Tropical rainforests are the richest of all the world's ecosystems. Although the Amazon covers only about 5% of the earths surface, stretching across 7.8 million kilometres squared, it contains about half of all living species of plants and animals, including hundreds of species of trees and thousands of species of insects, and is vital for the health of the earth, acting as giant lungs. Sadly, the Amazon is experiencing one of the highest rates of deforestation on the planet. Between August 2003 and 2004, an area the size of Belgium was destroyed. So now is the time to visit this natural marvel, not only to see it while it is still here but to help gain and spread awareness.
Many of our tours of Ecuador and Peru visit the Amazon jungle, where we stay in jungle lodges or on board a riverboat. Spend your time enjoying hiking, swimming, canoeing and photography. Try and spot some of the many mammals from armadillos, honey bears, sloths, to the 60 varieties of bats, tapirs, peccaries, jaguar, monkeys, manatees and much more. Birds are the richest group of Amazon vertebrates, at approximately 1000 species. You may see hummingbirds, toucans, and tanagers on land, and darters, herons and gulls on water. There are naturalists on-hand to ensure you make the most out of your time in this fascinating eco-system.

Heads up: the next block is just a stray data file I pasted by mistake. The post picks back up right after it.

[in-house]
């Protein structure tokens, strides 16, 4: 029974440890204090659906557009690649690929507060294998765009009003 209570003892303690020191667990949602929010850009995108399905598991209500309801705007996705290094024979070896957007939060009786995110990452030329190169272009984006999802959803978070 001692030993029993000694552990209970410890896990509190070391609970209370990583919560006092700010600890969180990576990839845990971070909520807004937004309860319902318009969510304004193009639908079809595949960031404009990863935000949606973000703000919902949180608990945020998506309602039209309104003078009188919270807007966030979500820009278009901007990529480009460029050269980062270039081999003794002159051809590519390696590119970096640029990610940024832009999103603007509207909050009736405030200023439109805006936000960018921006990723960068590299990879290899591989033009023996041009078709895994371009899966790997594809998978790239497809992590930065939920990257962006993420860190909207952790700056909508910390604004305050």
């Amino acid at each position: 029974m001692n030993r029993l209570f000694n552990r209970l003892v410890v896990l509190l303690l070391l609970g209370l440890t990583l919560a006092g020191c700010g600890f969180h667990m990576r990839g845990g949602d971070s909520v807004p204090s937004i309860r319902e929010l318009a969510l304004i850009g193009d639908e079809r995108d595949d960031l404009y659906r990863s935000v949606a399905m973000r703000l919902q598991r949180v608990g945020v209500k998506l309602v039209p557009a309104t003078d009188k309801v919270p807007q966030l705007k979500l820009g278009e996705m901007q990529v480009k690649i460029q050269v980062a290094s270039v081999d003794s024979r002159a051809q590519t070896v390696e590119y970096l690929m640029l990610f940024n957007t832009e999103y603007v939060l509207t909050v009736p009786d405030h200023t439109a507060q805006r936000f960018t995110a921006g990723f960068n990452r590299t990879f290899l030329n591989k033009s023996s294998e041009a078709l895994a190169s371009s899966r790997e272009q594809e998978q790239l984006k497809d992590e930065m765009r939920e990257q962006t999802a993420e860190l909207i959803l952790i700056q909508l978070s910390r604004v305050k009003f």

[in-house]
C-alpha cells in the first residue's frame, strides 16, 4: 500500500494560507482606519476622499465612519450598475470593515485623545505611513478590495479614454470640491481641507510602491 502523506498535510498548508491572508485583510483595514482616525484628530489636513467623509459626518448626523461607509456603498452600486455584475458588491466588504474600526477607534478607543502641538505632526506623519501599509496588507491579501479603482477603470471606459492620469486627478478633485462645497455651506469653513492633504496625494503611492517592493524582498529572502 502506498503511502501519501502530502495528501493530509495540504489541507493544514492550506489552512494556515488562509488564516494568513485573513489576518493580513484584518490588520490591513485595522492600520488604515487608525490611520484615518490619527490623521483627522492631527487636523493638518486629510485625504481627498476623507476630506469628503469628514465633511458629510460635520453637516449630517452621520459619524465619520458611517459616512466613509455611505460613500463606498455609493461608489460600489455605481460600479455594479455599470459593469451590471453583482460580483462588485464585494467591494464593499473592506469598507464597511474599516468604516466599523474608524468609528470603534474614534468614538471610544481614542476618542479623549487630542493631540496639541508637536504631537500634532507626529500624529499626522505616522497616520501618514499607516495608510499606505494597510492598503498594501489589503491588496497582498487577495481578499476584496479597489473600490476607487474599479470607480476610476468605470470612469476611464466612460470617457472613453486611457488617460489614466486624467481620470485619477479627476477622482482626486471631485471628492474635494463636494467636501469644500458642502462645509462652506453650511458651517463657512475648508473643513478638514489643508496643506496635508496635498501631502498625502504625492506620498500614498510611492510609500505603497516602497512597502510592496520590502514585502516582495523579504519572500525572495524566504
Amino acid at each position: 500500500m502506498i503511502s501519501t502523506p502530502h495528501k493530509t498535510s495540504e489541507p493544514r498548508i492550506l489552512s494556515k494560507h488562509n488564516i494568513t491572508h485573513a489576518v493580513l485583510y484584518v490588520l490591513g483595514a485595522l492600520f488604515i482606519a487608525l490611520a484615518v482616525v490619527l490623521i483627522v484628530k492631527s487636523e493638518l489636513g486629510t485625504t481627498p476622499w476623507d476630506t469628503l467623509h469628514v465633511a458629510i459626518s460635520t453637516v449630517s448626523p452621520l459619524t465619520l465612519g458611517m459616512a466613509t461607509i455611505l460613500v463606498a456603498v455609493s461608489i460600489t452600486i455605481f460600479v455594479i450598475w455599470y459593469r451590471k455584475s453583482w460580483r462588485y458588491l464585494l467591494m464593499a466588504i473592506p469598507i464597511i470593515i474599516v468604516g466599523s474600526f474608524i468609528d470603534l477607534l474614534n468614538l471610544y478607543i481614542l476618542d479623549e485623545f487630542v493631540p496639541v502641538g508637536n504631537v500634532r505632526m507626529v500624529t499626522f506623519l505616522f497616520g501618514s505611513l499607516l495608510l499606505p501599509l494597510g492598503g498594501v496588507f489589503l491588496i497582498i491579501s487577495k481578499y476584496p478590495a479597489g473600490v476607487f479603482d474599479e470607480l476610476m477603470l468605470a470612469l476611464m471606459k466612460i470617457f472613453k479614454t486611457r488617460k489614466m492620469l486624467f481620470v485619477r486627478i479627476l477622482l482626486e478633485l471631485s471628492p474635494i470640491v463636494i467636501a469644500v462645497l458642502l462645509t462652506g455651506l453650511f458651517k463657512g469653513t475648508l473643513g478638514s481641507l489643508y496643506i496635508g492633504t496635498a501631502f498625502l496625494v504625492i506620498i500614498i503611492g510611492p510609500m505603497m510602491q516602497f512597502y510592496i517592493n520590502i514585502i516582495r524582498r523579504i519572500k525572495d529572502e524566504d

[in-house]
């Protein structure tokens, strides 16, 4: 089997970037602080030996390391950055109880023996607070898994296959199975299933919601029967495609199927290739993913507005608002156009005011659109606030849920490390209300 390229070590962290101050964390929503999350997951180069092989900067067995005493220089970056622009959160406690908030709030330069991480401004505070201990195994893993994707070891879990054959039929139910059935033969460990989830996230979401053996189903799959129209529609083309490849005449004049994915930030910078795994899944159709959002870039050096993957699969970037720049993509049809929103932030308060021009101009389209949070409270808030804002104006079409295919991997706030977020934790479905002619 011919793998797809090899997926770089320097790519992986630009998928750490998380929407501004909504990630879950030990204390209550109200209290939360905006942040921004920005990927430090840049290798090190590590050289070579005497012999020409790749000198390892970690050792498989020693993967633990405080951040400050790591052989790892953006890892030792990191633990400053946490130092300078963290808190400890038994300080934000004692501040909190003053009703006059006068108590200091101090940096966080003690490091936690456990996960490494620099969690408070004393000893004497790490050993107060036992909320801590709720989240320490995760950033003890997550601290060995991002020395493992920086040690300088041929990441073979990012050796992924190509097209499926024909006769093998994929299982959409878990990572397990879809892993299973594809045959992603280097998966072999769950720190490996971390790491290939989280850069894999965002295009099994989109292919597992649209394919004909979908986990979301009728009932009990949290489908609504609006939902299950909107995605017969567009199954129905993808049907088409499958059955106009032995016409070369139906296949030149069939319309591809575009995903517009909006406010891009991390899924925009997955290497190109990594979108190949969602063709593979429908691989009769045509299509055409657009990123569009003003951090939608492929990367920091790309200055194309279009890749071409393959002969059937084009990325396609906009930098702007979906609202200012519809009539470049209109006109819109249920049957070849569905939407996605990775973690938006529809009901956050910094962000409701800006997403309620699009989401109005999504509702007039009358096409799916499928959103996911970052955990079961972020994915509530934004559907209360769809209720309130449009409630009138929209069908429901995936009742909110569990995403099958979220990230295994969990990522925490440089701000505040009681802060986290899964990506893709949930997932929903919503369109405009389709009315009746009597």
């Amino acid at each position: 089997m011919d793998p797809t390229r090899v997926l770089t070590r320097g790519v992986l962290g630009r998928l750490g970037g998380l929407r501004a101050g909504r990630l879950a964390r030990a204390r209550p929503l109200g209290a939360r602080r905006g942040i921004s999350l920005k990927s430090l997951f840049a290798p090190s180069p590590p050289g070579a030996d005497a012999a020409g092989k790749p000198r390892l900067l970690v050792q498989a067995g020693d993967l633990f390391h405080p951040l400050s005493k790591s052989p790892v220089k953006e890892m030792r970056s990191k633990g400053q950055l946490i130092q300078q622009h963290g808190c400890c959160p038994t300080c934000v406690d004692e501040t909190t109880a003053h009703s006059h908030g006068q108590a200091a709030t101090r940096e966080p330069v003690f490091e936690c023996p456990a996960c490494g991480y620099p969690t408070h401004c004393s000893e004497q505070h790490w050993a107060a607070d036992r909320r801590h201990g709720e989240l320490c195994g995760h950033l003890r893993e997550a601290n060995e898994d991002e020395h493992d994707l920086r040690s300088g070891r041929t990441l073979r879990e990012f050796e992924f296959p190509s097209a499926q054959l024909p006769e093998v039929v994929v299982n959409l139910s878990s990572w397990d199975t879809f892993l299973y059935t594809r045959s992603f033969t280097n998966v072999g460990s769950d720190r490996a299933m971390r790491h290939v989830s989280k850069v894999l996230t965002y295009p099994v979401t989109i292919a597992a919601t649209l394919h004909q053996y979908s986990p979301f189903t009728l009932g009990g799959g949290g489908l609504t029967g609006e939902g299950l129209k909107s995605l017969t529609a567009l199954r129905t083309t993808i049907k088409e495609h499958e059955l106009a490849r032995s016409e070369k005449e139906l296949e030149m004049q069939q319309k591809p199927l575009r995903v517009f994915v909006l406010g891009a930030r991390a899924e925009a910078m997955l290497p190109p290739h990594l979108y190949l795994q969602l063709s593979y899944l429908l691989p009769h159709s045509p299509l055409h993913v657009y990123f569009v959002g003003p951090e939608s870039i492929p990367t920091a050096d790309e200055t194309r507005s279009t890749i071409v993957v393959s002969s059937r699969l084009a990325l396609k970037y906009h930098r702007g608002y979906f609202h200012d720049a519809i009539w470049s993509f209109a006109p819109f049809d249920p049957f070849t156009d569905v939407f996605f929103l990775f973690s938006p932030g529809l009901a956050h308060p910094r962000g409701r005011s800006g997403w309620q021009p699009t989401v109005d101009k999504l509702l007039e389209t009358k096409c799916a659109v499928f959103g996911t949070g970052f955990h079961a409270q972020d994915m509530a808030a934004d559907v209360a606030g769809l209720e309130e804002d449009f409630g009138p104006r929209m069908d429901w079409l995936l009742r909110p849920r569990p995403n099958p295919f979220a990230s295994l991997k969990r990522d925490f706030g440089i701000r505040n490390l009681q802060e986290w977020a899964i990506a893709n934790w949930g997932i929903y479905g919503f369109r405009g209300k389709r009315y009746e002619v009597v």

Located in the arid Peruvian coastal plain south of Lima, the Nazca Lines are one of the most mystifying sights in all Latin America. Believed to have been etched into the desert floor between 500BC and 500AD, the Nazca Lines are amongst archaeology’s greatest enigmas due to their nature, size, and quantity. A mix of long lines and geometrical figures, the geoglyphs depict, amongst other things, a monkey, hummingbird, condor, and spider. No one really knows who made the lines or why they did so but theories abound from their purpose as a giant astronomical calendar to an extraterrestrial landing site. More recently theorists have presented the idea of the lines belonging to a water fertility cult that once ruled Peru’s southern desert. The mystery only makes the Nazca Lines more exciting to behold and they are best appreciated from the air where their striking vision comes into true form.
The stunning Colca Valley has been called many things - 'The Lost Valley of the Incas', 'The Valley of Wonders' and 'The Valley of Fire' amongst other names. It is the setting for the dramatic and awe inspiring Colca Canyon which over twice as deep as the more well known Grand Canyon and stunningly beautiful as well as the home for those elusive birds - the Andean Condors. The views from Condor pass and the sight of these birds with their 10 foot wing-span is likely to be the most beautiful thing you've ever seen.
The people of the villages of Colca Valley are well known for their colourful attire, from hats decorated with multi coloured ribbons to the intricate designs on their traditional clothing. The nearby hot springs at La Calera provide the perfect way to relax and regenerate and are said to be the best in Peru.